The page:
The Top Travel Destinations in South America
The famed Inca citadel, UNESCO World Heritage Site and one of the New Seven Wonders of the World, is popular for good reason and still one of the world’s top must-sees and a leading contender on many bucket lists. Most visitors arrive by train from Cusco and the Sacred Valley. More adventurous travelers can take challenging treks to Machu Picchu. The classic Inca Trail Trek may be the premier route to Machu Picchu, but there are now several treks that end at the famous Inca ruins: Salkantay treks take a more circuitous route across Salkantay Pass beneath Nevado Salkantay to Chaullay, then follow the Rio Ahobamba to the hydroelectic station and the train to Aguas Calientes. Options include fully-supported 3- and 4-night camping expeditions and the 6-night Lodge-to-Lodge trek, with overnight accommodations in rustic but comfortable lodges located along the route. Lares treks follow various less-traveled, high-altitude routes in the Sacred Valley through small Andean communities and valleys, past lakes, surrounded by high Andes. Options include 3, 4 and 6-night camping expeditions and the 5 and 7-night Lodge-to-Lodge trips, all finishing with the train from Ollantaytambo to Machu Picchu Station in Aguas Calientes. Our 4-night Moonstone to Machu Picchu trek along the The Moonstone Trail is much less visited; you will not encounter many tourists on your way to the Sun Temple. Hike through the eastern part of the Inca Trail and revel in nature visiting the quarry site of Cachicata. This is a fascinating place where the Incas used to gather and carve the rocks to build the different constructions like the spectacular fortress of Ollantaytambo. Once at Machu Picchu your tour of the ruins does not have to end there. For the more intrepid there are wonderful, short but steep, hikes to Machu Picchu Mountain and Huayna Picchu, the prominent pyramidal peak rising behind the ruins found on many classic photos. A variety of hotel options are offered to visitors. The Belmond Sanctuary Lodge, the only hotel located adjacent to the ruins, the Sumaq Machu Picchu and Inkaterra Machu Picchu are considered two of the best high-end hotels. The MaPi Inn is our favorite mid-range selection.
The archipelago of volcanic islands straddling the Equator in the Pacific Ocean and home to the highest number of endemic species on Earth. These are just some of the endemic species that can be spotted on the various islands: Marine Iguana, Darwin's Finch, Flightless Cormorant, Galapagos Penguin, Galapagos Tortoise. Other fascinating animals include the Frigatebird, Blue-footed Booby, Sea Lion, five species of dolphin. You can explore the islands on a variety of cruises or lodge-based programs. Whether on a cruise or staying at a hotel, all your meals and daily guided excursions are included: Scuba diving, snorkeling, kayaking, island walks and wildlife spotting, a rigorous hike up Sierra Negra Volcano on Isabela Island. The primary islands - Santa Cruz, Isabela, Floreana, Fernandina, Bartolomé, Española, Genovesa, Rábida, Santa Fe, Santiago, North Seymour – can all be reached and are included partly on most cruise itineraries, how many depends on the length of cruise. Boat options include small 16-passenger yachts, mid-sized vessels or large luxury vessels. Hotel-based programs include daily land explorations and full-day trips to neighboring islands. Hotels are located on several of the inhabited islands, the main ones on Santa Cruz Island. Galapagos Safari Camp offers eco-luxury tented camp lodging, following the African safari tradition, on a 55-hectare farm. Multi-day safaris feature excursions on Santa Cruz, a day trip to one of the uninhabited islands, a fishing trip. Safaris can be combined with a cruise extension. Finch Bay Eco Hotel offer multi-island packages with itineraries that include day trips to neighboring islands and island-hopping packages that include an overnight stay at their lodge on the island of Isabela. Pikaia Lodge on Santa Cruz offers luxury accommodations, gourmet meals and guided day trips by private yacht to the islands of South Plaza, Santa Fe, Bartolomé.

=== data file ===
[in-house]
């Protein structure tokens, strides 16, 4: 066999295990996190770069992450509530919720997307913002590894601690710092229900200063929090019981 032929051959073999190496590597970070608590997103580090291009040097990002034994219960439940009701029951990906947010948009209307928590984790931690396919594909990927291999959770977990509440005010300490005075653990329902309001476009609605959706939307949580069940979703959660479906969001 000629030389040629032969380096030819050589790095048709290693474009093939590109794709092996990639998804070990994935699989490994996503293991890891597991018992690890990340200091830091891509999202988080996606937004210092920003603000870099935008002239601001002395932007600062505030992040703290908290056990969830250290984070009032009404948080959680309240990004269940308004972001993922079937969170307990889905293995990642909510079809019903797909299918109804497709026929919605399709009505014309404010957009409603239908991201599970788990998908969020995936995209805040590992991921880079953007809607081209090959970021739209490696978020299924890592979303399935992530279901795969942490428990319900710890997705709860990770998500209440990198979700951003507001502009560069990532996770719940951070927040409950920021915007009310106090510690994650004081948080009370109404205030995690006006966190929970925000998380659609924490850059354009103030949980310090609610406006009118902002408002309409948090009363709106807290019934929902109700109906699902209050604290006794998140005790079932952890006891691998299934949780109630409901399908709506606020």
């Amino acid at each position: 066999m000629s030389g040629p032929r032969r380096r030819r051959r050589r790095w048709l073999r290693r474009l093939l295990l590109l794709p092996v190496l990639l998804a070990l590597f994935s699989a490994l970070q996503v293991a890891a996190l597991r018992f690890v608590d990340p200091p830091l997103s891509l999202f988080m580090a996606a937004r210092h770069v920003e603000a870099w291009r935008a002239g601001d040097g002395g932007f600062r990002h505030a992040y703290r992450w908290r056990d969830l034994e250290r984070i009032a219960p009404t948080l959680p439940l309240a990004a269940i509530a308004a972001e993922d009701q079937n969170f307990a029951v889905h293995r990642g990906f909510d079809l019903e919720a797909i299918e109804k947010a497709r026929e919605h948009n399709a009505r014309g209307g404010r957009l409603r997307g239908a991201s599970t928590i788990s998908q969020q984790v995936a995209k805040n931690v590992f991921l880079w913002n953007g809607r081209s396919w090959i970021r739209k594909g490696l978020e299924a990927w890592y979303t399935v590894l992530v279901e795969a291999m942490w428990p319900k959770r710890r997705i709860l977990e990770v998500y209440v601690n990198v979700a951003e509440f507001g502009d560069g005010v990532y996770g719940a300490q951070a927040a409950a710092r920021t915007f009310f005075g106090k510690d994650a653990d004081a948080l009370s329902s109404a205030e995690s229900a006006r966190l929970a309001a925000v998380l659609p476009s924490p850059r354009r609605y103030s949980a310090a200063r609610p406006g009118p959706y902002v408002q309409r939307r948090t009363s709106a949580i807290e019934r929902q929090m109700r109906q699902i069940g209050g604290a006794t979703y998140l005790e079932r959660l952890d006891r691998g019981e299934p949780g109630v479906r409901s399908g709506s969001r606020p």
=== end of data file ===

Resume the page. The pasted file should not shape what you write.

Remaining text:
The Galapagos is an ideal year-round destination with two distinct seasons: warm, cloudy with a little rain; dry and sunny with little, if any rain. The varieties of trip styles and activities makes the Galapagos a perfect destination for families, honeymooners, young and old.
When you hear Amazon, you think the Amazon River (or a website), but there’s so much more than the river itself: the Amazon basin, Amazon rainforest, Amazonia – the largest rainforest in the world. The Amazon basin, a vast watershed for the mighty Amazon River, drains a multitude of tributaries (and tributaries of tributaries) including the Marañon, Ucayali, Napo, Pastaza, Madre de Dios, Beni, Rio Negro, among many others. Although the majority of the rainforest is contained in Brazil, parts of the basin cover Peru, Ecuador, Colombia, Bolivia, Venezuela, Suriname and French Guiana. The biodiversity of the Amazon region is truly amazing making up the world’s largest collection of flora and fauna. Some rainforest lodges have nearby access to clay licks that attract hundreds of macaws and parrots on a daily basis. Pink river dolphins can be spotted (and piranha can be caught, and eaten) in the lower tributaries and the Amazon River itself. Oxbow lakes are home to Giant Otters. Jungle trails are decorated with orchids, bromeliads, heliconia, lianas, venus fly traps, bird-of paradise. Giant ciebas, strangler figs, mahogany are a few of the estimated 16,000 species of trees in the Amazon. Manu National Park, the Tambopata National Reserve and the Pacaya Samiria National Reserve in Peru; Yasuni National Park in Ecuador; Madidi National Park in Bolivia; Anavilhanas National Park in Brazil. These, and other parks and reserves, can be explored from jungle lodges and riverboats. Isolated lodges are situated deep in the forest, reachable only by boat or plane. In Peru rainforest lodges located along the Rio Madre de Dio up and downriver from Puerto Maldonado and upriver along the Amazon and its tributaries near Iquitos. Several of Ecuador's best rainforest lodges are located within the Yasuni National Park and Biosphere Reserve, downriver from Coca along the Napo River. The Napo Wildlife Center is tucked further afield up Añangu Stream on Añangu Lake. More remote lodges, such as Kapawi Amazon Lodge in Ecuador or Uacari Floating Lodge located in the Mamirauá Sustainable Development Reserve in the Medium Solimões region of Brazil, can only be reached by aircraft and boat. Cruises in Peru depart from Iquitos, sailing up the Amazon to the Marañon and Ucayali rivers, into the Pacaya Samiria National Reserve. Cruises in Brazil depart from Manaus, sailing up the Amazon River or up the Rio Negro to the Anavilhanas Archipelago.